Saturday, June 27, 2009

Ameritrade Stock Spam Settlement

In 2007, plaintiffs brought a class action lawsuit against Ameritrade, alleging that Ameritrade was somehow behind the plaintiffs' receiving spam pushing the purchase of certain stocks--because, after all, there is no other way that anyone receives spam.

In 2008, the parties settled, with $1.87M for the attorneys, and zero pecuniary benefits to the 6.2-million-member class other than coupons for anti-virus software. Unfortunately for the attorneys,
at the preliminary approval hearing, Matthew Elvey, one of the class representatives, came forward and expressed numerous “reservations” about the settlement. He suggested that the gains the class would receive under the settlement had the appearance of benefitting the class but were, in operation, trivial.
This is understatement: Elvey told the court that he opposed the settlement, and even filed papers to that effect. Judge Vaughn Walker therefore declined preliminary approval--but then a few months later approved a similar settlement that had some minor changes such as the expiration date of the coupons and the wording of the notice.

To date, there is no evidence that the spam was connected to Ameritrade, or that a breach of Ameritrade data security that released home addresses for its customers has resulted in any harm, despite Ameritrade seeding databases with dummy spam-catcher e-mail addresses, and multiple analyses of whether identity theft had occurred.

Objections to this settlement are due July 9, 2009, with a September 10 hearing date in the Bay Area. And wouldn't you know it, I am a class member, though I must have thrown my densely written notice in the trash.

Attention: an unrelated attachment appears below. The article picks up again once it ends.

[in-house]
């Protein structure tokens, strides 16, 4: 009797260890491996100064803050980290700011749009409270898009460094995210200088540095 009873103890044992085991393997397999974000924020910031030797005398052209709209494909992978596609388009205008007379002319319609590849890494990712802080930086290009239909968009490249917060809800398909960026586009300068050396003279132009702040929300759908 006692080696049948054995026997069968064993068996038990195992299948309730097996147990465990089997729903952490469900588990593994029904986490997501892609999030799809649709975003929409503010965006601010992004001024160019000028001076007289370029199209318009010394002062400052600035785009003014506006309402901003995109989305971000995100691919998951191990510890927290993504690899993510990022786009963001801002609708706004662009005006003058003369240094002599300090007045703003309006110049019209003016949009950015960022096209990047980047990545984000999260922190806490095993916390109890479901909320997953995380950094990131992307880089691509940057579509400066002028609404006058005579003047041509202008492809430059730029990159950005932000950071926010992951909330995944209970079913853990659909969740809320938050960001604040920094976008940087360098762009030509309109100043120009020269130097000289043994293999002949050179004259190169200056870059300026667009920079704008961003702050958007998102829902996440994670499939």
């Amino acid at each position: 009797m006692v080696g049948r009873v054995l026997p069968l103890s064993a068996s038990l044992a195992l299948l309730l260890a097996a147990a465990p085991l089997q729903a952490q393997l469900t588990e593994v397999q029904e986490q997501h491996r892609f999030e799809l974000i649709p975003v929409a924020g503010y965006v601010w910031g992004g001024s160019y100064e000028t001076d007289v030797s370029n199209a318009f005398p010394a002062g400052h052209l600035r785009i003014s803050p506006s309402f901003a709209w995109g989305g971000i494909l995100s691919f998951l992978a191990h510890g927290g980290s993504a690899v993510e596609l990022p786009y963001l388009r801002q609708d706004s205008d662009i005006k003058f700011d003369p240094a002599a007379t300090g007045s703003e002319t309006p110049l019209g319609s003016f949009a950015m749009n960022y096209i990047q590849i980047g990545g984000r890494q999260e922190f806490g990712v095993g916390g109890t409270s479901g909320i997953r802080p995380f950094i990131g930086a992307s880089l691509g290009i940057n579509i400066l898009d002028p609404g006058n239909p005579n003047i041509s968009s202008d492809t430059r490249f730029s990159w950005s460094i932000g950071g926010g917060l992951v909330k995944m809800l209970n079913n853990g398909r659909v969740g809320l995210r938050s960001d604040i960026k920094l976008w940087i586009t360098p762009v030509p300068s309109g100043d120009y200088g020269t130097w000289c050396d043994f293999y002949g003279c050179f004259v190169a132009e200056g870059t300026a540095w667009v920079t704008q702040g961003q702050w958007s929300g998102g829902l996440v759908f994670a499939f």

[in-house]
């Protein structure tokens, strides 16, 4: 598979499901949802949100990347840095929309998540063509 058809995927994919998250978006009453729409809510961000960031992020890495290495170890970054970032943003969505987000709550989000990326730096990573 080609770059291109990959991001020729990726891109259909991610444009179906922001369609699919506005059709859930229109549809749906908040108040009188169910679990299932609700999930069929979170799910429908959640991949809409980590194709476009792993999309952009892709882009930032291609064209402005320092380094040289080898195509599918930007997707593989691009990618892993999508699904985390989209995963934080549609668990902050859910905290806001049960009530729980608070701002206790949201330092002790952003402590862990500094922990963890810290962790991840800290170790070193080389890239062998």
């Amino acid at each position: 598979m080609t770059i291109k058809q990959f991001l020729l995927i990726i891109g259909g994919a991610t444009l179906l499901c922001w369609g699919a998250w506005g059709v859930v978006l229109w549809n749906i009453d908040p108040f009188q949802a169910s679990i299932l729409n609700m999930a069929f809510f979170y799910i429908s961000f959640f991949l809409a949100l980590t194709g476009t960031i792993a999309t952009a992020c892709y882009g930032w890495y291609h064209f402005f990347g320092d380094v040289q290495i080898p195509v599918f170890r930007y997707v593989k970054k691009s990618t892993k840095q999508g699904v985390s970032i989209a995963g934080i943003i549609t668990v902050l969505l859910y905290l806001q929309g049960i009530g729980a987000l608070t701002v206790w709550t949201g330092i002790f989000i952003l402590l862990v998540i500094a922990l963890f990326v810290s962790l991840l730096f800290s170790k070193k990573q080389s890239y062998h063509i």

(Case No. C 07-2852 VRW (N.D. Cal.)).


  1. Ted,
    Could you post examples of class actions that you approve of -- or are you fundamentally opposed to the principle of class actions?

  2. I am a member of this class. This kind of suit is the epitome of what is wrong with our legal system. What can I do to help stop it?

  3. Bfayette, contact me, and we can discuss.

  4. Public CItizen represents Elvey in his objections to the settlement. You can read the first iteration here:

    The Texas AG also filed objections in the first round:

  5. Your SOCIAL SECURITY NUMBER was compromised, and you've stuck your head in the sand!

    "No evidence," you say. Wow. Wow. Wow. It would be difficult to come up with a claim for which the available evidence was stronger than the evidence supporting the claim that the 'spam was connected to Ameritrade'. The evidence for the existence of water on Earth is not materially stronger. You might want to actually read the complaint: , or (both of which are in the case docket) or the links Deepak added.

    -Matthew Elvey (yes, the one who filed the case!)

    Oh, and TD Ameritrade has ADMITTED there was a breach; see particularly the record types compromised list, and the primary sources section.